I've wanted to use this headline1 for a long time, and now I have. I guess I could just end this post right there, or maybe ramble on about how Hunter S. Thompson's 1972 collection of campaign reporting was one of the books that got me interested in politics in the first place. Me and a million others, I suppose.
But no. I actually have a point to make, and I will get around to making it, I promise. First, though, I'm turning over the mic2 to my great-grandblogger3 Martin Longman. He was bemused by blogger Tom Maguire's casual acceptance that fear is a perfectly reasonable emotion to exploit in a political campaign:
At first, I was offended. Then I realized that we’re both probably correct in our own way, but with limitations.
I’m sure if I challenged him, Maguire would recite countless examples of Democratic politicians exploiting the fears of the electorate. These would be fears about the Supreme Court overturning Roe v. Wade, or fears about NSA surveillance, or fears about grandma losing her Medicare or Social Security....I think this is different in kind, though, than using fear itself as a political tool....What’s really bad, in my opinion, is to deliberately increase people’s sense of insecurity not primarily so that they will demand policies to keep them safe but to make them more inclined to vote for you and your political party. Making people afraid for political gain is cynical and almost cruel.
As Longman suggests, this is a mighty thin line to draw, and I'm not sure it's the right line anyway. Here's the thing that liberals tend not to want to accept: different people evaluate threats in far different ways. This is not right or wrong. It's just human nature.
I tend to be almost absurdly non-fearful, for example. This is not because I'm brave in the usual sense: I run from fights at the first opportunity and I have no idea if I'd rescue a drowning child from a watery maelstrom. I'm talking about more abstract fears. Should you be afraid of being mugged? Afraid of terror attacks? Afraid of earthquakes?6 In my case, I never even bother getting out of bed if I feel an earthquake. I just roll over and wait for it to stop.
This is, by almost any measure, stupid. Sure, most earthquakes around here are fairly small. But not all of them. Wouldn't it make sense to at least hop out of bed and get ready in case my house starts to collapse? Yes it would. I'm putting my life in danger by underplaying the threat.
So who has the more correct view of national security threats, liberals or conservatives? As it happens, liberals tend to feel less threatened than conservatives by danger from others, something that we paid a big political price for when we ignored the huge rise in violent crime in the 60s and 70s. Conservatives tend to respond more strongly to threats from others, something that they paid a political price for in the aftermath of the Iraq War. In the first case, conservatives understood the reality better. In the second case, liberals did.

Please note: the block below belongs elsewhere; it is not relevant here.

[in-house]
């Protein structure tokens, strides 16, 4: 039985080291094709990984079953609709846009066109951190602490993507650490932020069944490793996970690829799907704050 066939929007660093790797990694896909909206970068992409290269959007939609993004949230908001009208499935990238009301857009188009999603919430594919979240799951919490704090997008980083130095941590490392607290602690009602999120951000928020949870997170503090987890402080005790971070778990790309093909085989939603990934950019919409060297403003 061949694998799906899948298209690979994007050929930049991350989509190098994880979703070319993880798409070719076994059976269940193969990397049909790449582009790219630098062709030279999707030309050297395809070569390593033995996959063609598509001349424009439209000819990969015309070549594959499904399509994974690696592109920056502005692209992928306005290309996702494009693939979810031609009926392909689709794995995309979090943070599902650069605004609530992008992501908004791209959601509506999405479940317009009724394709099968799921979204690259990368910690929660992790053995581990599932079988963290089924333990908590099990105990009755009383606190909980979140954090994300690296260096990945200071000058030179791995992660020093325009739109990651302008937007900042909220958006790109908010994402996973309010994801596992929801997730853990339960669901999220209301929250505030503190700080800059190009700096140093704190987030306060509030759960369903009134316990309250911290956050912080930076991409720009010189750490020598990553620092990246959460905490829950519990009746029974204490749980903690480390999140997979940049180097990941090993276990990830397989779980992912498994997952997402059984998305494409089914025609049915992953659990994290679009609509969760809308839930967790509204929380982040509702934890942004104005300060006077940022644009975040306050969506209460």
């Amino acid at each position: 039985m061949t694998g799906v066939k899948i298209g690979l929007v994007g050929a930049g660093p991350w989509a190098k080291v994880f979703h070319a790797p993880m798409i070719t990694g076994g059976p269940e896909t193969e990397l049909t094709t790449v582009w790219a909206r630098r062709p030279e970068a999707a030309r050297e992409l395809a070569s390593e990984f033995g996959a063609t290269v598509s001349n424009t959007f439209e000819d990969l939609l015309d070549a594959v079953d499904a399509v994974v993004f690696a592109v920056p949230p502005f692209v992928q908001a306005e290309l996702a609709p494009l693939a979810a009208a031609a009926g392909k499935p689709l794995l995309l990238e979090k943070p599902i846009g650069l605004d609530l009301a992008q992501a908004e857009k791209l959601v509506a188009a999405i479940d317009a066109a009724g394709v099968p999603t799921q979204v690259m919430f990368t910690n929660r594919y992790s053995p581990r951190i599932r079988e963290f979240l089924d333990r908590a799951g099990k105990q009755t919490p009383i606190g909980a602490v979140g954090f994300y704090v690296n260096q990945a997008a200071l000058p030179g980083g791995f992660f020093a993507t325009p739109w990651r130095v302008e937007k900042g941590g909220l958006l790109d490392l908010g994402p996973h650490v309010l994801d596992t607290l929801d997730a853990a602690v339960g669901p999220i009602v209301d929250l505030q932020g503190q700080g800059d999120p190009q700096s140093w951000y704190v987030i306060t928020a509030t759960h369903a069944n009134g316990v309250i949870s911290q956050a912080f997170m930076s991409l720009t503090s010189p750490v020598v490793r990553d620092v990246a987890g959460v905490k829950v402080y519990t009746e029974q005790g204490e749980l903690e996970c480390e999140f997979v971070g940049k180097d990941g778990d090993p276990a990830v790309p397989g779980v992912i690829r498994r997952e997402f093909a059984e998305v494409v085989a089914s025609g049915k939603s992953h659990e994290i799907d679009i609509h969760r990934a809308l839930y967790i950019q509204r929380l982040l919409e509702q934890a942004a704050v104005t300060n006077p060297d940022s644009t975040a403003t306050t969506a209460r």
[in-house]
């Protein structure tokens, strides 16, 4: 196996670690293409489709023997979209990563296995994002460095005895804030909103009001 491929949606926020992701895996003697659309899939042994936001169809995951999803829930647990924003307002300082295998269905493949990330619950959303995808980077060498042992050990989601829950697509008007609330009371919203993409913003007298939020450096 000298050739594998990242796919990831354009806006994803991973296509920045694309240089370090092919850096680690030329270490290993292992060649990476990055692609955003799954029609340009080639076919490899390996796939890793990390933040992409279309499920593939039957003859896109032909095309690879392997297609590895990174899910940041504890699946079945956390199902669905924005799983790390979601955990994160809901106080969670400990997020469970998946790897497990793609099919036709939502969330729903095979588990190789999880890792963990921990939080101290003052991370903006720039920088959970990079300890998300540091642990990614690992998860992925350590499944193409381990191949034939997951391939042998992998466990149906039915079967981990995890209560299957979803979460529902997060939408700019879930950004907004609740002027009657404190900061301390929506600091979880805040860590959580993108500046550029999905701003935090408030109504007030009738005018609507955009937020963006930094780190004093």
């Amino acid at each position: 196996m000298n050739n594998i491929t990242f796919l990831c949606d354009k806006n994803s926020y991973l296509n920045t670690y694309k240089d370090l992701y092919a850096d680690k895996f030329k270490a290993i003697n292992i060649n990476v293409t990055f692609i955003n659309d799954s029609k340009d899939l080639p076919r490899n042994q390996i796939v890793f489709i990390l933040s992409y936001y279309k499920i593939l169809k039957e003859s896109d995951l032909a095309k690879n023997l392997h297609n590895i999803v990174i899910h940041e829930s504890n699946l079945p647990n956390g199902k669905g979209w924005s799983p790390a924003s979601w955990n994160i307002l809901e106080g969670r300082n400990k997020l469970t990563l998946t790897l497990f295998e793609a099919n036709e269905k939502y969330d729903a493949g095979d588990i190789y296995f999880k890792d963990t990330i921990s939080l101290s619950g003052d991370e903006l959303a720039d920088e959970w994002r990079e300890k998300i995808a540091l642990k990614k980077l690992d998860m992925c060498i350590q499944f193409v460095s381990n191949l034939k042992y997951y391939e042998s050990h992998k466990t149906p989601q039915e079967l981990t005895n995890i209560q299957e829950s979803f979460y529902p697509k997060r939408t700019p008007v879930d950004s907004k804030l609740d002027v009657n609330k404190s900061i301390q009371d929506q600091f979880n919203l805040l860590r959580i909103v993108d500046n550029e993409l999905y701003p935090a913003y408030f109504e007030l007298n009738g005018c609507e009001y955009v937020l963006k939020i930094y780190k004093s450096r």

This is not because conservatives were smarter the first time and we were smarter the second time. It's because, at a very deep level, we react to threats differently. There's no purely objective way to decide who's right and who's wrong in any particular case, but I think you can reasonably say that sometimes conservatives are closer to right and sometimes liberals are closer to right.
So what's the right response to terrorist attacks? I can't even imagine being personally afraid of one. The odds of being targeted by some insane jihadist are astronomical. But a vast number of people feel very, very differently.7 At a gut level, they're afraid that what happened in Paris and San Bernardino could happen to them—and they want something done about it. Are they right? Or am I right? Who can say?
But that's why conservatives are exploiting this fear. Conservatives consider terror attacks a serious and alarming threat. Liberals tend not to, which is why our politicians mostly adopt a pretty even tone about them. In both cases, this response is politically useful. Mainly, though, it's genuinely how they feel. Conservatives really do feel threatened. Liberals really don't.
Keep this in mind. It's not a sham. It's not just cynicism. I happen to think conservatives are wrong about this, and I think their campaign-trail exploitation of terrorist fear has gone far beyond anything even remotely reasonable. But at its core, this is a real disagreement. How safe are we and what should we do to increase our safety? When you cut through the bombast, there's a very hard, very bright, very deep, and very human core of division here. And there's no guarantee that you or your tribe has the right take on it.
1Yes, I know I've punctuated it differently than the book.
2Even though I'm officially an old person, I am adopting the Washington Post dictum that mike is no longer acceptable shorthand for microphone in modern America. It lives on in the NATO alphabet, though.
3Longman4 is my third successor as blogger at the Washington Monthly.
4Or "Phil's brother," as his closest friends call him.5
5That's just a joke. Martin is Phil Longman's brother.
6Needless to say, this depends a lot on circumstances. Women in dangerous neighborhoods are quite legitimately more afraid of being mugged than men in the suburbs. People living in Beirut are more afraid of terror attacks than people in Atlanta. People in Tokyo are more afraid of earthquakes than people in London. Still, we can reasonably talk about averages here.
7This is clear both anecdotally and via polling. I know personally plenty of people who are afraid of a terrorist attack. And recent polls are quite clear that a large majority of Americans are concerned about further attacks.